We also don’t have a lot of other numbers. Last year was Barrett’s fourth in the system, but it was by far his worst — even though he was splitting his time between Double- and Triple-A almost exactly like the year before. Part of it was control, as a 3.9 BB/9 is high enough to be a liability. But his 8.7 K/9 really should have made up for that — the problem was that he was hit, and frequently. About one hit an inning is a good place to be, and the best pitchers are somewhat lower than that. Barrett was yielding 10.4 hits per 9 innings last year, which is just not good at all.
The problem that Barrett’s 2015 presents is that the numbers are probably just too high. For what it’s worth, it was RHH that destroyed Barrett in 2015 (.877 OPS), but whatever bit him, it didn’t bit him against LHH (.609 OPS). LHH have stayed pretty steady every year, but RHH had an OPS of just in 2014, and in the season that put Barrett on the prospect map in 2013, RHH had an OPS of just .418.
It’s not that I think Barrett definitely showed up this spring back to his old self, exactly, but I do think that if Barrett is to stick in the majors for more than a few weeks, that would be why. Either he’s having tremendous success against RHH again, or he’s not going to be pitching against anyone in the majors after a while. This is the shakiest read that we’re getting from any of the relievers, but best guess is a somewhat normal platoon split, I think.
Our least important (for now) guy is also our simplest. Burgos is reportedly working on a splitter, but he won’t be doing that in the majors to start the year — and the information we have is about a four-seam, and about a slider. The fastball has the movement (almost) of a Marchi “jumping fastball,” but the velocity (not quite, especially after the release speed adjustment) of a Marchi “heater.” The slider, on the other hand, has more horizontal movement than most, and it also runs hotter.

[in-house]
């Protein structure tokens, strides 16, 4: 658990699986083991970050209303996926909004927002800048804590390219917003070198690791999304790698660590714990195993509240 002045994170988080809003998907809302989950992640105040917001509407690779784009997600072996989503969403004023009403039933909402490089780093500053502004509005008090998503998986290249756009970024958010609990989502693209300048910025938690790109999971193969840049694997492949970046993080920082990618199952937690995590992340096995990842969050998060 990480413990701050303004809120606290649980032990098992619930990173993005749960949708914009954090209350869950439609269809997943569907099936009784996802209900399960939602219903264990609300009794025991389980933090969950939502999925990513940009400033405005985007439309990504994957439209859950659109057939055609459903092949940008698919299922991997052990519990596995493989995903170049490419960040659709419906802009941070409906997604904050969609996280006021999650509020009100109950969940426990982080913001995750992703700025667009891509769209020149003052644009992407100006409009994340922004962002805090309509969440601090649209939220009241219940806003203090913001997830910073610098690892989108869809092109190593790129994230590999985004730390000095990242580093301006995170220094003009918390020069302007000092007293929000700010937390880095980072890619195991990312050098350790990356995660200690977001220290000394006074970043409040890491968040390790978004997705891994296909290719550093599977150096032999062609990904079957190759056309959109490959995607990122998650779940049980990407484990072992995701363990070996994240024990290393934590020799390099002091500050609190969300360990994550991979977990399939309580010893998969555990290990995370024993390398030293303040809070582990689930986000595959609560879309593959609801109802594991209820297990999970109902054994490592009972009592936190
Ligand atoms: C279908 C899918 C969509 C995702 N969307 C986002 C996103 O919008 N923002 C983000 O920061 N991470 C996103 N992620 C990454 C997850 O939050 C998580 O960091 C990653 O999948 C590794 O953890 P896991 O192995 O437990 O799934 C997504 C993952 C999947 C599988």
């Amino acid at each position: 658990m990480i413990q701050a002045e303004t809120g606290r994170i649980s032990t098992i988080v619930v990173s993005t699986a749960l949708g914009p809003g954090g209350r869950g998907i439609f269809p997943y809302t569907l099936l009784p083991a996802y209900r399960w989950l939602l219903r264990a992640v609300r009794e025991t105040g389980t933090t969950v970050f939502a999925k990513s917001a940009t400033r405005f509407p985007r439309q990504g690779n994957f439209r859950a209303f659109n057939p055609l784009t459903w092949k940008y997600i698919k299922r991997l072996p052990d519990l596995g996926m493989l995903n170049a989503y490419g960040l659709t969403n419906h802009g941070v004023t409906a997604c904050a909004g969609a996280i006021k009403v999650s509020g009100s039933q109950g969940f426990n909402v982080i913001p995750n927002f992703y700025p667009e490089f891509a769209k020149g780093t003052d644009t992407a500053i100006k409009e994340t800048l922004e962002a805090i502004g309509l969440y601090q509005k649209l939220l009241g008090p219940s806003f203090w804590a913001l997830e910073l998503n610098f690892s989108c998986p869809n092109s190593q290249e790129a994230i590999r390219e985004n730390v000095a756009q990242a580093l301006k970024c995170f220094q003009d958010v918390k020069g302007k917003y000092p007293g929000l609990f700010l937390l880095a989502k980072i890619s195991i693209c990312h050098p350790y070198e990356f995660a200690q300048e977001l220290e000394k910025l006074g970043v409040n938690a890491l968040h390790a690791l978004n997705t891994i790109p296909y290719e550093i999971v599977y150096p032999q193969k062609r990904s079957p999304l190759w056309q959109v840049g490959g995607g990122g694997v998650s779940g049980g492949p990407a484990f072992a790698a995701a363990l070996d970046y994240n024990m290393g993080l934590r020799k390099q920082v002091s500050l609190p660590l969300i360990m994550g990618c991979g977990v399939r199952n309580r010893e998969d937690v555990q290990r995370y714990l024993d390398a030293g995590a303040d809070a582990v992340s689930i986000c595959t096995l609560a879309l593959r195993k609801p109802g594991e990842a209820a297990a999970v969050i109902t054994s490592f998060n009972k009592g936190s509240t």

We only have 27 MLB innings for Burgos, but surprise: lefties ate him for breakfast, lunch, dinner, and midnight snacks. The .293 average is very bad but not horrendous, and the .390 SLG is actually pretty tame. But that’s not the full story: Burgos walked 10 of the 51 lefties he faced, possibly a symptom of erring on the side of balls instead of giving them a hittable pitch.
The numbers and movement suggest that Burgos is not a worst case platoon scenario. Lefties actually did have lots of difficulty of Burgos’s somewhat vertical four-seam, although they completely torched his slider; and it looks like RHH learned they couldn’t hit the slider, leading to sitting on the four-seam, with consequences for Burgos. But he does seem like a candidate to continue leaning in the strong platoon split direction. Burgos is working on a change or splitter at this point, and giving lefties a different look seems like a grand idea. By the time we see him up, he might be a different pitcher. Were he called up tomorrow, though, we’d expect that strong platoon split.
This one really isn’t even funny; in the grand scheme, it’s as freakish as Ziegler, and if you were convinced that Clippard’s scatter plot looked a little turned around, this one could actually have you tipping your head to the right. Part of it is throwing a cutter as his primary pitch, and part of it is that crazy release point. Collmenter has been so good in relief and so different that he could be a candidate to come back in short relief, for a few good reasons. But he is who he is, and we hope he gets well soon.